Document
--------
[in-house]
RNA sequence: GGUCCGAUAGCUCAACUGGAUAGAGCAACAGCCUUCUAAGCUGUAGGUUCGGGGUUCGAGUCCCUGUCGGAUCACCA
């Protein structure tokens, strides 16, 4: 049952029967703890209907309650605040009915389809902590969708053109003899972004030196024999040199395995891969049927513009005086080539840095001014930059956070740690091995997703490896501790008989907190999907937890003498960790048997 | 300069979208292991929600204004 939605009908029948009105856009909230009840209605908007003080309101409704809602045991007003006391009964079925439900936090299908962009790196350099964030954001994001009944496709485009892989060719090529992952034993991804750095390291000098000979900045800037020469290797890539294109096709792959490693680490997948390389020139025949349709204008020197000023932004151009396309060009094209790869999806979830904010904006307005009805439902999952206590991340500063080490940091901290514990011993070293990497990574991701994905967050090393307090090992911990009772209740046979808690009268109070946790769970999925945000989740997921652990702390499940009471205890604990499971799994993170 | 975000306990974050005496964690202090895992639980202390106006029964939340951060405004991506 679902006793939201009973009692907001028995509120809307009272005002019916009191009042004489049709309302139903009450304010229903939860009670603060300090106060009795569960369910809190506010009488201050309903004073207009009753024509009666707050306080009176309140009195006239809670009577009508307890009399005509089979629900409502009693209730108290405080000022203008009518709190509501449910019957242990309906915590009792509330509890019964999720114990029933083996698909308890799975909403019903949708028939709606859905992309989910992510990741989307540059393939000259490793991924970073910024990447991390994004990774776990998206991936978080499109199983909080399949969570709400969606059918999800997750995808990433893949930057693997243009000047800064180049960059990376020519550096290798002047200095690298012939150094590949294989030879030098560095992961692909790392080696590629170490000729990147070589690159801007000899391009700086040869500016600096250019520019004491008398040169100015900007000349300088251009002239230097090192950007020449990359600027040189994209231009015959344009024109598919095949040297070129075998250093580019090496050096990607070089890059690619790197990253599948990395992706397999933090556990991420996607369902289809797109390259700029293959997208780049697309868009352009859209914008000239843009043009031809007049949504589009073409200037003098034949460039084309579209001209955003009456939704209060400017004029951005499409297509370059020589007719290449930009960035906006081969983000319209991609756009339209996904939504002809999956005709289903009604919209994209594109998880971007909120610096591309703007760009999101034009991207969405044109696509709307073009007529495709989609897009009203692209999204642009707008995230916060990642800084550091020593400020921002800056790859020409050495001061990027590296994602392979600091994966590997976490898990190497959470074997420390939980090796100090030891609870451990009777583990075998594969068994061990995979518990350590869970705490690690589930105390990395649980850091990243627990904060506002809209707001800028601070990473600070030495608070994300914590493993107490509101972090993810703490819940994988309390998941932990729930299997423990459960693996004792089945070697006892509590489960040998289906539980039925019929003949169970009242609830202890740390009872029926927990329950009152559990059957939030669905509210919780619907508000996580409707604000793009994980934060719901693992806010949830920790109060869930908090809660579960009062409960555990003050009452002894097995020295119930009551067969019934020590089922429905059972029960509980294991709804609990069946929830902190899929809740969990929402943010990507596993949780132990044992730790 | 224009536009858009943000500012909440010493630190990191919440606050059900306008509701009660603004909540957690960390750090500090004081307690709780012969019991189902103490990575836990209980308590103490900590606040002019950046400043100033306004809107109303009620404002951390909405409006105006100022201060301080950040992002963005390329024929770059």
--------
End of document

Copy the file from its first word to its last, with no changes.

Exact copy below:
[in-house]
RNA sequence: GGUCCGAUAGCUCAACUGGAUAGAGCAACAGCCUUCUAAGCUGUAGGUUCGGGGUUCGAGUCCCUGUCGGAUCACCA
């Protein structure tokens, strides 16, 4: 049952029967703890209907309650605040009915389809902590969708053109003899972004030196024999040199395995891969049927513009005086080539840095001014930059956070740690091995997703490896501790008989907190999907937890003498960790048997 | 300069979208292991929600204004 939605009908029948009105856009909230009840209605908007003080309101409704809602045991007003006391009964079925439900936090299908962009790196350099964030954001994001009944496709485009892989060719090529992952034993991804750095390291000098000979900045800037020469290797890539294109096709792959490693680490997948390389020139025949349709204008020197000023932004151009396309060009094209790869999806979830904010904006307005009805439902999952206590991340500063080490940091901290514990011993070293990497990574991701994905967050090393307090090992911990009772209740046979808690009268109070946790769970999925945000989740997921652990702390499940009471205890604990499971799994993170 | 975000306990974050005496964690202090895992639980202390106006029964939340951060405004991506 679902006793939201009973009692907001028995509120809307009272005002019916009191009042004489049709309302139903009450304010229903939860009670603060300090106060009795569960369910809190506010009488201050309903004073207009009753024509009666707050306080009176309140009195006239809670009577009508307890009399005509089979629900409502009693209730108290405080000022203008009518709190509501449910019957242990309906915590009792509330509890019964999720114990029933083996698909308890799975909403019903949708028939709606859905992309989910992510990741989307540059393939000259490793991924970073910024990447991390994004990774776990998206991936978080499109199983909080399949969570709400969606059918999800997750995808990433893949930057693997243009000047800064180049960059990376020519550096290798002047200095690298012939150094590949294989030879030098560095992961692909790392080696590629170490000729990147070589690159801007000899391009700086040869500016600096250019520019004491008398040169100015900007000349300088251009002239230097090192950007020449990359600027040189994209231009015959344009024109598919095949040297070129075998250093580019090496050096990607070089890059690619790197990253599948990395992706397999933090556990991420996607369902289809797109390259700029293959997208780049697309868009352009859209914008000239843009043009031809007049949504589009073409200037003098034949460039084309579209001209955003009456939704209060400017004029951005499409297509370059020589007719290449930009960035906006081969983000319209991609756009339209996904939504002809999956005709289903009604919209994209594109998880971007909120610096591309703007760009999101034009991207969405044109696509709307073009007529495709989609897009009203692209999204642009707008995230916060990642800084550091020593400020921002800056790859020409050495001061990027590296994602392979600091994966590997976490898990190497959470074997420390939980090796100090030891609870451990009777583990075998594969068994061990995979518990350590869970705490690690589930105390990395649980850091990243627990904060506002809209707001800028601070990473600070030495608070994300914590493993107490509101972090993810703490819940994988309390998941932990729930299997423990459960693996004792089945070697006892509590489960040998289906539980039925019929003949169970009242609830202890740390009872029926927990329950009152559990059957939030669905509210919780619907508000996580409707604000793009994980934060719901693992806010949830920790109060869930908090809660579960009062409960555990003050009452002894097995020295119930009551067969019934020590089922429905059972029960509980294991709804609990069946929830902190899929809740969990929402943010990507596993949780132990044992730790 | 224009536009858009943000500012909440010493630190990191919440606050059900306008509701009660603004909540957690960390750090500090004081307690709780012969019991189902103490990575836990209980308590103490900590606040002019950046400043100033306004809107109303009620404002951390909405409006105006100022201060301080950040992002963005390329024929770059």